2 Airlift Rescues from Mount Shasta, CA Last Week | 1 Broken Leg and 1 Woman Fell 30-Feet into a Crevasse

CragBrains | ClimbingClimbing
Shasta, rescue, crevasse, california
Image of rescue location by Siskiyou County Sheriffs Office

The Siskiyou County Sheriff’s Office (SCSO) responded to two incidents on Mount Shasta, CA Thursday involving injured or endangered mountain climbers stranded at high elevations and in need of rescue, reports KDVR.

21-year-old climber Collins Bakasa from Hayward, California was the first call after he slipped and broke his leg near Avalanche Gulch, at about 12,000 feet. USFS Lead Climbing Ranger reached the injured and transported him to Lake Helen. CHP’s helicopter crew responded and successfully airlifted the man from Lake Helen to Mercy-Medical Center in Mount Shasta, where he was treated for his injuries.

Shasta, rescue, crevasse, california
Image of rescue location by Shasta County Sheriffs Office.

Later that same day, deputies received a second call. A climber had slipped and fallen into an ice cave (crevasse) at 12,000 feet on Casaval Ridge, near Whitney Glacier. Abiline Bushong, 31 who was walking the 448-mile Siskiyou Peaks Trail, couldn’t move and was in danger. She was rescued by CHP’s helicopter crews and taken to Mercy Medical Center in Mount Shasta for treatment of minor injuries.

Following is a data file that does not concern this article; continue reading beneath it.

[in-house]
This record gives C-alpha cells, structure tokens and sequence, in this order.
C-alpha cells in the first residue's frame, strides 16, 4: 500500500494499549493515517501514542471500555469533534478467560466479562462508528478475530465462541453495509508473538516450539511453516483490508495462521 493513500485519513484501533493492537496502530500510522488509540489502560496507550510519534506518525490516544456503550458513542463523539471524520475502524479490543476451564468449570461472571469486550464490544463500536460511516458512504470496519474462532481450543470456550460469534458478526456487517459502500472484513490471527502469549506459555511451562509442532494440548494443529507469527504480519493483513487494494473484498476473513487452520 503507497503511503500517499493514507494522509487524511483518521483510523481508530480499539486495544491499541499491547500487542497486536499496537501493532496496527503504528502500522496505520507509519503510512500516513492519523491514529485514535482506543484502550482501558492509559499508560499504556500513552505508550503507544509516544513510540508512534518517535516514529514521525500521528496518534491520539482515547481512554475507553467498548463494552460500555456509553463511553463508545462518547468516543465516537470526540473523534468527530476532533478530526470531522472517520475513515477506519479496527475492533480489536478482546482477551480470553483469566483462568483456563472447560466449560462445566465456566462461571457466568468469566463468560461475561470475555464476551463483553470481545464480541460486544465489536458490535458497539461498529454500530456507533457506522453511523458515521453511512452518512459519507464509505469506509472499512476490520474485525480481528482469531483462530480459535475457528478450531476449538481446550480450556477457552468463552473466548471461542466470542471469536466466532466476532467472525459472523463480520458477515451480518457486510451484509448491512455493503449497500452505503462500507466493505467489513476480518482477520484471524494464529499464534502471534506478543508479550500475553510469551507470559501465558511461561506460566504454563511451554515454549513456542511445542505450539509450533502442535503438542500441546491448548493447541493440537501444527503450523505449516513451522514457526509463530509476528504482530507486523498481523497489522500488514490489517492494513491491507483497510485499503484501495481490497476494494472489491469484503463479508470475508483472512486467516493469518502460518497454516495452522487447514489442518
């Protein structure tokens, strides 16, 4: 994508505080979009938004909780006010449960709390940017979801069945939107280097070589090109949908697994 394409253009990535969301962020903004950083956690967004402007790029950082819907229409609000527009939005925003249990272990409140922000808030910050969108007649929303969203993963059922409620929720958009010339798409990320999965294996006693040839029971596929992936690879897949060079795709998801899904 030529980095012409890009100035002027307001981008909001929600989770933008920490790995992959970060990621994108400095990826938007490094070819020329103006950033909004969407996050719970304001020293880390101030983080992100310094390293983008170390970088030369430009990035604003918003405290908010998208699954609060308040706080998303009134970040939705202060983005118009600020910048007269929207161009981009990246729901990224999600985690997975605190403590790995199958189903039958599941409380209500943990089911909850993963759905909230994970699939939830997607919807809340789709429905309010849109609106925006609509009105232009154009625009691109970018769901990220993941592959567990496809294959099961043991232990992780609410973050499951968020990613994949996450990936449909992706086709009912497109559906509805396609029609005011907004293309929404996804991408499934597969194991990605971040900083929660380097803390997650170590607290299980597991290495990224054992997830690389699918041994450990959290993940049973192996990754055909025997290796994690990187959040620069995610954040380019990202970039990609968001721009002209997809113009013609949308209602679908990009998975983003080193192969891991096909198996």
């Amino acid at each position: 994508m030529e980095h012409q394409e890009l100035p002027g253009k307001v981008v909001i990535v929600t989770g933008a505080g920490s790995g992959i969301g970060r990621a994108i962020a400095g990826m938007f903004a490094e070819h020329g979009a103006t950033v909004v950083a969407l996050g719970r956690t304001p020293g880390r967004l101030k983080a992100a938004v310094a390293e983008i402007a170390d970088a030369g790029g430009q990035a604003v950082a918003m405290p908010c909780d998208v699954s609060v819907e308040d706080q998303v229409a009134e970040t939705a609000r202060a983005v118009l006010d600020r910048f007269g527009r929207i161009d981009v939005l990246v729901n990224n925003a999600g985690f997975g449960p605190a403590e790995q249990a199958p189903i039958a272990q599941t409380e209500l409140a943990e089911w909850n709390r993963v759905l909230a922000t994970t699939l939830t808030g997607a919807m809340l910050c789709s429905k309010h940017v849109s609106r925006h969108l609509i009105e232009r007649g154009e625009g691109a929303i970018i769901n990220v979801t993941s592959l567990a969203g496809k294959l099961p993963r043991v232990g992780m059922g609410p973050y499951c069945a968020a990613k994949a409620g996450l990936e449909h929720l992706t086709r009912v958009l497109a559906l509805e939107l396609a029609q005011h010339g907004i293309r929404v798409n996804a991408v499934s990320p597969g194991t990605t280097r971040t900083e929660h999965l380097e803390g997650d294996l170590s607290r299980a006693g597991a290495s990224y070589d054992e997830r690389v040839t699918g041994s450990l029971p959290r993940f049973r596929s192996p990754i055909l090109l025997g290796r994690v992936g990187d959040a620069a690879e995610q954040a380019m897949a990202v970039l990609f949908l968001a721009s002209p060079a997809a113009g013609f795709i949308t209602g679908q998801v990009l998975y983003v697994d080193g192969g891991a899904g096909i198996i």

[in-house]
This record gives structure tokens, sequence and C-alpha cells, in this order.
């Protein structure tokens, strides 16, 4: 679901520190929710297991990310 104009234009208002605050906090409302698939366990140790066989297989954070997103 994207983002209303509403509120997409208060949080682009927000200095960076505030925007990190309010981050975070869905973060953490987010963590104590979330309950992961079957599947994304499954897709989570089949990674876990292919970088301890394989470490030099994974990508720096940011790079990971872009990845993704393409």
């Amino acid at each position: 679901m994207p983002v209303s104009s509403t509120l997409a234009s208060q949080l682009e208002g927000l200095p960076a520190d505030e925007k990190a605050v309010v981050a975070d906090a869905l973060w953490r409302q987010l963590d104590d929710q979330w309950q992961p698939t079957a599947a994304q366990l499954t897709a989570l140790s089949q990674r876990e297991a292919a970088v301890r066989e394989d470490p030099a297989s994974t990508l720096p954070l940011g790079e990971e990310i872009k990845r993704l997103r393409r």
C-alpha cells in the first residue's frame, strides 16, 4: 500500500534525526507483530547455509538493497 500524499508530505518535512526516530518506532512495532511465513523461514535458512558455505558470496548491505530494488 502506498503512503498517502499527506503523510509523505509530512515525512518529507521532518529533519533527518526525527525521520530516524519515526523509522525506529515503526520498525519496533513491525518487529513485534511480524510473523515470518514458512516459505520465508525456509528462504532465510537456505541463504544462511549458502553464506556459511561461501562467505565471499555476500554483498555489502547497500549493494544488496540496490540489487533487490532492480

“Yesterday was the most intense day of my entire life. I fell 20-30ft into the crevasse and landed on a small shelf surrounded by three ice tunnels. They were black, and if I’d gone down them, I never would have come out. Somehow I had cell service in the crevasse. Everything that happened was a miracle. It’s an experience I will never forget. My appreciation for wilderness is greater than it has ever been. And as for the trail, it was amazing!” Abbi told author Aria Zoner.

Shasta, rescue, crevasse, california
Image from The Siskiyou Peaks Trail Official Guidebook

According to a post from Aria Zoner, Abbi made the mistake of going down Whitney Glacier, instead of down the West Face, the correct route.

I knew she’d gone down Whitney Glacier, and that the picture was showing Shastina on the left, instead of the right as it should’ve been. To understand, clockwise around the mountain, Whitney Glacier sits at 11 o’clock, while the West Face, the correct route, is at 8. Casaval Ridge, where it turns out she was rescued, sits at 7 o’clock.

Both rescued climbers are doing well and are expected to be released from the hospital.


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